In the news:
Scott Burns: It pays to wait for Social Security
In the casino of life, you’ll do a lot better playing at the Social Security table than at the blackjack table. So it’s a very good way to convert some of your savings into a life annuity from the government.
Q: Because I am approaching 65, I get invited to listen to a number of “retirement specialists” make presentations. Sometimes I get snacks and/or a meal. Here is what I believe several of them are saying:
Every year that you defer your Social Security benefits, the benefits increase at a guaranteed 8 percent.
So if I live for four years by cashing in poorly productive equity investments, my Social Security at age 70 will be about 32 percent more than it would be if I started receiving Social Security payments at age 66, when I retire.
Since the equity investments I am referring to have not gained in value, I should not have to pay any taxes on their sale.
Of course, life expectancy is a factor here. If I knew I would die at age 68, I would start drawing Social Security right away. But both my parents lived into their 90s, and I am currently in good health. Deferral seems like a no-brainer. Is it?
A: What you are being told is correct and useful.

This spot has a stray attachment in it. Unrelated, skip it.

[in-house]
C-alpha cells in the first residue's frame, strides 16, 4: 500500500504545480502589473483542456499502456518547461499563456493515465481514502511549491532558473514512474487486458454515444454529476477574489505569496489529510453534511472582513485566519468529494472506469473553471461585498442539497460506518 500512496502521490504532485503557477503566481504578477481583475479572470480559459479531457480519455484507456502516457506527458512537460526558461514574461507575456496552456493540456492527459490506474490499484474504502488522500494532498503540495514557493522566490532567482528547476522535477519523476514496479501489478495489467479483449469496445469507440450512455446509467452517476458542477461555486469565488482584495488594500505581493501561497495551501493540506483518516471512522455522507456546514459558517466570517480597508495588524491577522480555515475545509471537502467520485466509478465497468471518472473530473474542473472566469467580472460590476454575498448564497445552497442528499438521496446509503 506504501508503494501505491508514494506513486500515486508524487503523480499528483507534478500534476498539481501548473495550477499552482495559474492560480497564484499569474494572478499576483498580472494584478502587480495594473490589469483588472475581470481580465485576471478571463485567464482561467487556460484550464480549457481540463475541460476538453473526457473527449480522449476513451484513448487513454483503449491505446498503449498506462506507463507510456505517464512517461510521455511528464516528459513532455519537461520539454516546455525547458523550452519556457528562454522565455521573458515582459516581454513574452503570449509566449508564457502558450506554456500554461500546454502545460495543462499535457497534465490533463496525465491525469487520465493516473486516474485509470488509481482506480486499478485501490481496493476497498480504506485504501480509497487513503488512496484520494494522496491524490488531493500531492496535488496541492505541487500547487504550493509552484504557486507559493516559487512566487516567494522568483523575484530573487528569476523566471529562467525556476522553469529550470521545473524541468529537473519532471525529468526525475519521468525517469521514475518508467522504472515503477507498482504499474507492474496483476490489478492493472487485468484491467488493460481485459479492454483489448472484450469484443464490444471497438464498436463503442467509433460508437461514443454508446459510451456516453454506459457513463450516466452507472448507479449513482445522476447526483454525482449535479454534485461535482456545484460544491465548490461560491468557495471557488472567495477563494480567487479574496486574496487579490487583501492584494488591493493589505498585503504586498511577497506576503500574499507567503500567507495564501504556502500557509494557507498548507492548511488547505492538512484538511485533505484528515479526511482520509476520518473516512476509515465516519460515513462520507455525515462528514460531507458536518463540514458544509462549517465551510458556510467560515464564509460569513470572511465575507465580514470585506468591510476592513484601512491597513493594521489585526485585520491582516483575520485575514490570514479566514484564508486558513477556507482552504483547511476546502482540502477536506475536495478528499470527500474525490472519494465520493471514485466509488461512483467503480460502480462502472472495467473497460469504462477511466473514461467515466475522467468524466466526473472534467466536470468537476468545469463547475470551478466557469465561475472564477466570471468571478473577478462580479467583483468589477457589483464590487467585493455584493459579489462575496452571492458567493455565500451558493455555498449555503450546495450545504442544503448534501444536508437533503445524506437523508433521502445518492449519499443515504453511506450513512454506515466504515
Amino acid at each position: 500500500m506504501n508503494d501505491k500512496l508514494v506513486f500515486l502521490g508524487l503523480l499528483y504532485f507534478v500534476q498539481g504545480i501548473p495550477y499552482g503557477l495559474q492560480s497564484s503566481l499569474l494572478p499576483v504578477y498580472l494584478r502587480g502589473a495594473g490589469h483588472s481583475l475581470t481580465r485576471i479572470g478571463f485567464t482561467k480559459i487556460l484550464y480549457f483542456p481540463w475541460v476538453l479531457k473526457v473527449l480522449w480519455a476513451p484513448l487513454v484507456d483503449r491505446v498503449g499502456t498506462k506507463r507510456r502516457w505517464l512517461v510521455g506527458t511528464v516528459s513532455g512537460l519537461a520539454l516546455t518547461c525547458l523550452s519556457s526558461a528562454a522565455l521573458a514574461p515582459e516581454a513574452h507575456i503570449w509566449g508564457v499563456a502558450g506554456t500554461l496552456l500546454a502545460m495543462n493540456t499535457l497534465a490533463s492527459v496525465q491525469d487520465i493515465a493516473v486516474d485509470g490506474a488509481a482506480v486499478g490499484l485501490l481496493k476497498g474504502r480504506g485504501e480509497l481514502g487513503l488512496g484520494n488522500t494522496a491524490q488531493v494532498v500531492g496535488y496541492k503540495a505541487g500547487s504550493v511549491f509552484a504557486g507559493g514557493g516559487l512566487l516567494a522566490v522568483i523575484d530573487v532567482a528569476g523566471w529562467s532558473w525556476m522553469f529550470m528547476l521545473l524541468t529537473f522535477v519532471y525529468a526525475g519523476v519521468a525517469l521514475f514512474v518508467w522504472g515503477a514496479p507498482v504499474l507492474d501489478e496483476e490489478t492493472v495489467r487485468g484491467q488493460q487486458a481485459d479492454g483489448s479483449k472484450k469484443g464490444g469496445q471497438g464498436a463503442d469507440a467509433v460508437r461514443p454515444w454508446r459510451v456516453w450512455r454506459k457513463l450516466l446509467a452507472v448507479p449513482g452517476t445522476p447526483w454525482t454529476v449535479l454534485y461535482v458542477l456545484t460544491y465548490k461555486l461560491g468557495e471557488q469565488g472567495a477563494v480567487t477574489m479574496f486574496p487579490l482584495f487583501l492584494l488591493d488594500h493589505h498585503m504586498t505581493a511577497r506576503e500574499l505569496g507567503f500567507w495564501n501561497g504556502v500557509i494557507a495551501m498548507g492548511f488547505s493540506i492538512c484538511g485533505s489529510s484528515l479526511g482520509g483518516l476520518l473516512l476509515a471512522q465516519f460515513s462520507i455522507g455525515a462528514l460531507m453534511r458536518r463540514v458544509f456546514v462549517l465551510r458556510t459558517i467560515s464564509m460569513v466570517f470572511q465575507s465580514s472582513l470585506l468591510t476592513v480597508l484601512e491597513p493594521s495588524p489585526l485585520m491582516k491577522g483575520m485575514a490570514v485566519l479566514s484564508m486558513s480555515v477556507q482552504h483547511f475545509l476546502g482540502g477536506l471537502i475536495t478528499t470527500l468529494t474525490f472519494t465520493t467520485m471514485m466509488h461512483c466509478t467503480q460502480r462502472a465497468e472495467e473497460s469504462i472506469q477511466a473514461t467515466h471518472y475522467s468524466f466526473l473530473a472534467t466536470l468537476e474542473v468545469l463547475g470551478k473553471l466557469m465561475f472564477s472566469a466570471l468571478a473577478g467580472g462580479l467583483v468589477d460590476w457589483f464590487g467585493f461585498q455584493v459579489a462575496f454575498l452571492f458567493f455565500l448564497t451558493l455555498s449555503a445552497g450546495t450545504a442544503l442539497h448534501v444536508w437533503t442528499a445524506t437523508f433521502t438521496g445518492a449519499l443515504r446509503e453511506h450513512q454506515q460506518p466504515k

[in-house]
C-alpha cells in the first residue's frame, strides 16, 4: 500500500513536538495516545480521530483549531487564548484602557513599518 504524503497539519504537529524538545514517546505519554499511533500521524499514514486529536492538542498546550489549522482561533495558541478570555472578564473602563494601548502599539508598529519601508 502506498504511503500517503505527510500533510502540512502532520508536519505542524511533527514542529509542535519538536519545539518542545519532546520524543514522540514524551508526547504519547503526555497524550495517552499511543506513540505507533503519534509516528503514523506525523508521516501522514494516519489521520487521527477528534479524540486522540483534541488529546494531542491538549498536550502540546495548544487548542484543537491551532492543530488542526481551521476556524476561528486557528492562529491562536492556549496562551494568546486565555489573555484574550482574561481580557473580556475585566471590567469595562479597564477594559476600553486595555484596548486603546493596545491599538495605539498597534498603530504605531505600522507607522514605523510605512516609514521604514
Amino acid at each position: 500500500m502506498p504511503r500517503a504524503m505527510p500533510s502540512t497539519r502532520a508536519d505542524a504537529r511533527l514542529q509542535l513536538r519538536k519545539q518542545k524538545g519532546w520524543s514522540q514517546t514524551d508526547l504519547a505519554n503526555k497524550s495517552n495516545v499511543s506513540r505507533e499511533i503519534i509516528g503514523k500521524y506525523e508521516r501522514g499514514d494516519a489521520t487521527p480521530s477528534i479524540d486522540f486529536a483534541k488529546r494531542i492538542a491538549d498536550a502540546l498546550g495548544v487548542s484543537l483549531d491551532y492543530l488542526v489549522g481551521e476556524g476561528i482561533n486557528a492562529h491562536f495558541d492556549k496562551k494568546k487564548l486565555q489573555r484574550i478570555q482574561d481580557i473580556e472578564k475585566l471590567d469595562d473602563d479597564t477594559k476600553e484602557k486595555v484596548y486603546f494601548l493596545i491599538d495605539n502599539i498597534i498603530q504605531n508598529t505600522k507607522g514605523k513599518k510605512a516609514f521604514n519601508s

Your Social Security benefits do increase by 8 percent a year for each year of deferral after your full retirement age. (The rate of increase is somewhat smaller for deferral from age 62 to full retirement age.)
The “payback” period, measuring in dollars of constant purchasing power, is 12.5 years.
While that may seem like a long time, the life expectancy of an American male at age 66 is 16.3 years, and he also has about a 67 percent chance of living for at least 12 years.
Put it this way: In the casino of life, you’ll do a lot better playing at the Social Security table than at the blackjack table. So it’s a very good way to convert some of your savings into a life annuity from the government.
Q: I am looking to add some fundamental index funds. Is the only exchange-traded fund option for these the PowerShares, such as PRF? What about the offerings from Schwab, such as SFLNX?
A: The PowerShares fund is an exchange-traded fund, and the Schwab fund is a mutual fund.
But that’s no longer an issue: Schwab recently announced an expansion of its Fundamental Index-based funds, adding six new exchange-traded funds.
Five of these funds parallel the five Fundamental Index mutual funds Schwab offers.
The new Schwab Fundamental U.S. Broad Market Index ETF (ticker FNDB) is the only one not currently available as a mutual fund. The Schwab Fundamental U.S. Large Company Index ETF uses the same basic index as the competing PowerShares ETF.
It is highly likely that the biggest difference between the Schwab ETF for large companies and the corresponding PowerShares ETF is that the Schwab ETF is somewhat less expensive.
Currently, PowerShares, which entered the ETF market in 2003, is the fourth-largest provider of ETFs, after BlackRock, State Street and Vanguard. Schwab entered in 2009 and now ranks 10th.
Copyright 2013, Universal Press Syndicate